To further verify that NOTCH activation affects EHT, we also performed a single-cell deposition assay of the D4 HE using the OP9 stromal cells and serum-containing medium that support hematoendothelial development from single cells. Using a DOX-inducible DLL4 OP9 cell line (OP9-iDLL4), we deposited D4 HE onto 96-well plates of three different conditions; OP9-iDLL4 with DAPT without DOX-pretreatment (NOTCH inhibition condition), OP9-iDLL4 with DMSO without DOX-pretreatment (control condition), and OP9-iDLL4 with DMSO with pretreatment of DOX (NOTCH activation condition). We found that D4 HE in the NOTCH inhibition condition had a markedly decreased ratio of hematopoietic/endothelial colonies compared to D4 HE cells in the control condition. In contrast, the D4 HE in the NOTCH activation condition had substantially increased ratio of hematopoietic colonies compared to D4 HE in the NOTCH inhibition condition, and a slight increase compared to D4 HE in the control condition (Fig. 2d). Due to the well-recognized fragility of hPSC-derived HE and survival after single-cell sorting1,21, we found that less than 20% of single cells form endothelial or hematopoietic colonies. Nevertheless, the total number of colonies was consistent across each of the three NOTCH conditions, indicating that the sorting experiments were not affected by differences in cell viability.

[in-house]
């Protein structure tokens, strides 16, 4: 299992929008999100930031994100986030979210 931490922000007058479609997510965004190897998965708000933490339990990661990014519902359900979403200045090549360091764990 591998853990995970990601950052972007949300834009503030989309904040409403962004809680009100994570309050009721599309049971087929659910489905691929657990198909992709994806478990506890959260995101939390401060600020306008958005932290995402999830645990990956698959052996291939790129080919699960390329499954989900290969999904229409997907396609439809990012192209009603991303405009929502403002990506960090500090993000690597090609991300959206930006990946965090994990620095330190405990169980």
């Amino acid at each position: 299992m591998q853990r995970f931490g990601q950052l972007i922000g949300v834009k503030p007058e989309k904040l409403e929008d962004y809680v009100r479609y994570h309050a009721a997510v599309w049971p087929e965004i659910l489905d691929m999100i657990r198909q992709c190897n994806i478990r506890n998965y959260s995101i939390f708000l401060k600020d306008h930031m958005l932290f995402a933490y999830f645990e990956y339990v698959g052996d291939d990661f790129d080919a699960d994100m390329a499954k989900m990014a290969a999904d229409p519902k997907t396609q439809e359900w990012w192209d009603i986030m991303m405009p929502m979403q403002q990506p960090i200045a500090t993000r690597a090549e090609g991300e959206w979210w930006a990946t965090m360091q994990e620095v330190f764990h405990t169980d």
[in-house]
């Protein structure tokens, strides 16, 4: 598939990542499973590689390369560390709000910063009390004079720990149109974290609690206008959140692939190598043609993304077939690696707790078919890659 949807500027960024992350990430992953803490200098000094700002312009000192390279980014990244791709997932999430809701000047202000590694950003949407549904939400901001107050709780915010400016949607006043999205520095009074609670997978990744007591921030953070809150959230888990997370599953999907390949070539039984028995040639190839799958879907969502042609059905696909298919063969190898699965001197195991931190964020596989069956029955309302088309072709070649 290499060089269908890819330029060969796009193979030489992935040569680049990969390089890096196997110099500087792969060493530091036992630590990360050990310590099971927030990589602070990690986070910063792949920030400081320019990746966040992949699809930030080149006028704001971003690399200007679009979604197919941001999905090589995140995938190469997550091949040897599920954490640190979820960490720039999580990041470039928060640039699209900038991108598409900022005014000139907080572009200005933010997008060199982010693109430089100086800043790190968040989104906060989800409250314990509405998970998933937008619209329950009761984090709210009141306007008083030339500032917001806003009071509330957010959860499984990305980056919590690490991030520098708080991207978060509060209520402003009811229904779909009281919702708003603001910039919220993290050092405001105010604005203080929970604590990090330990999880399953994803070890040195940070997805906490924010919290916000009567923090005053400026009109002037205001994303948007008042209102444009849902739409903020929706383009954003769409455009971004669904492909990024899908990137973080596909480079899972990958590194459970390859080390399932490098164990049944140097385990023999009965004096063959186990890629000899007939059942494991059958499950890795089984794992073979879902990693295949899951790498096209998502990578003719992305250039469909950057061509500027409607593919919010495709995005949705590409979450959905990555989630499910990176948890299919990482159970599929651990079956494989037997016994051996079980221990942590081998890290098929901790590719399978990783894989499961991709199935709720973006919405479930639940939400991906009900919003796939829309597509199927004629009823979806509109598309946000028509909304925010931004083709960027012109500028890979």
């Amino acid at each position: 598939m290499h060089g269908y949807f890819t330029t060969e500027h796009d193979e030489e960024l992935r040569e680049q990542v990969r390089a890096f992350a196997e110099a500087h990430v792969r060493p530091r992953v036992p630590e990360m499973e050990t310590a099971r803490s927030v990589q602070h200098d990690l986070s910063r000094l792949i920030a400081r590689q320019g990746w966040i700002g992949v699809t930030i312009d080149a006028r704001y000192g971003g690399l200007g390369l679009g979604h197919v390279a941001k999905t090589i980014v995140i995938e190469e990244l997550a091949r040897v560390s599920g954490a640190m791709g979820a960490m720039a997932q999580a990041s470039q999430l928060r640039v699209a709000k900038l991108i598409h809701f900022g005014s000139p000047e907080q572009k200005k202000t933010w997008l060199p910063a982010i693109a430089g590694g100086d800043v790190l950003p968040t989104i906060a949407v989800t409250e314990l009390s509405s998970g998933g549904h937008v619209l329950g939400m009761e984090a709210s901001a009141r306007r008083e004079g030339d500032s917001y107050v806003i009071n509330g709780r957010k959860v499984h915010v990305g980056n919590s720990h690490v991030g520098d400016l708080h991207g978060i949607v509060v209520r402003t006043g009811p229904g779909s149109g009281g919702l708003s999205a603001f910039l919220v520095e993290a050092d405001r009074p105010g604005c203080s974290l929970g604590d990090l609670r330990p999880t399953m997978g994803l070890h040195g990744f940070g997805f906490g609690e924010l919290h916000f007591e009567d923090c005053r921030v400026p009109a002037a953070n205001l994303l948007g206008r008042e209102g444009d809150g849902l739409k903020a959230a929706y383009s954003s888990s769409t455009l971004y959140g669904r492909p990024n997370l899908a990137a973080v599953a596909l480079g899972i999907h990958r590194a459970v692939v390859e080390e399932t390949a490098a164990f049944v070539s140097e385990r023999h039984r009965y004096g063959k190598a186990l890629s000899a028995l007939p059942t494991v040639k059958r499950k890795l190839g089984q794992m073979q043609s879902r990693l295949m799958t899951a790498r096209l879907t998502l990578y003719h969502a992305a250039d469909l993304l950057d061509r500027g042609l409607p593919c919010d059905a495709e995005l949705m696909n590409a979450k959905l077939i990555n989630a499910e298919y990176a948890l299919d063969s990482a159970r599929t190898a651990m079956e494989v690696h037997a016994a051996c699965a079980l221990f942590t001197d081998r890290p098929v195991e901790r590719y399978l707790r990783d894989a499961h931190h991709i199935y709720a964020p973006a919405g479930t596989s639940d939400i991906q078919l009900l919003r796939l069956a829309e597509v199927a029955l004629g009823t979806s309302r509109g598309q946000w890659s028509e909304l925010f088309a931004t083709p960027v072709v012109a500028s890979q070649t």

We also stained the purified D4 HE before plating with CellTracer to track cell proliferation. When we analyzed the cells in each of the three NOTCH conditions on D4 + 1, we found that there was a statistically significant increase in the proportion of CD144+CD43+ to CD144+CD43− cells within the first generation of cells in the NOTCH activation condition (+DLL-Fc), when compared to the NOTCH inhibition (+DAPT) condition (two-way ANOVA, Bonferroni post-hoc test). This result, in combination with the absence of a second generation on D4 + 1, suggests that the activation of NOTCH signaling at HE stage potentiate EHT initiation, but not proliferation (Fig. 2e, f). Assessment of cell proliferation on D4 + 4 with CellTracer in cultures treated with DAPT through D4 + 4 revealed no significant shift in distribution of CD43+ cells within each generation (Fig. 2g and Supplementary Fig. 2a), consistent with the lack of NOTCH effect of post-EHT expansion. In addition, analysis of cell cycle in these cultures using EdU, demonstrated no differences in cycling CD43+ cells in the different NOTCH conditions (Supplementary Fig. 2b, c).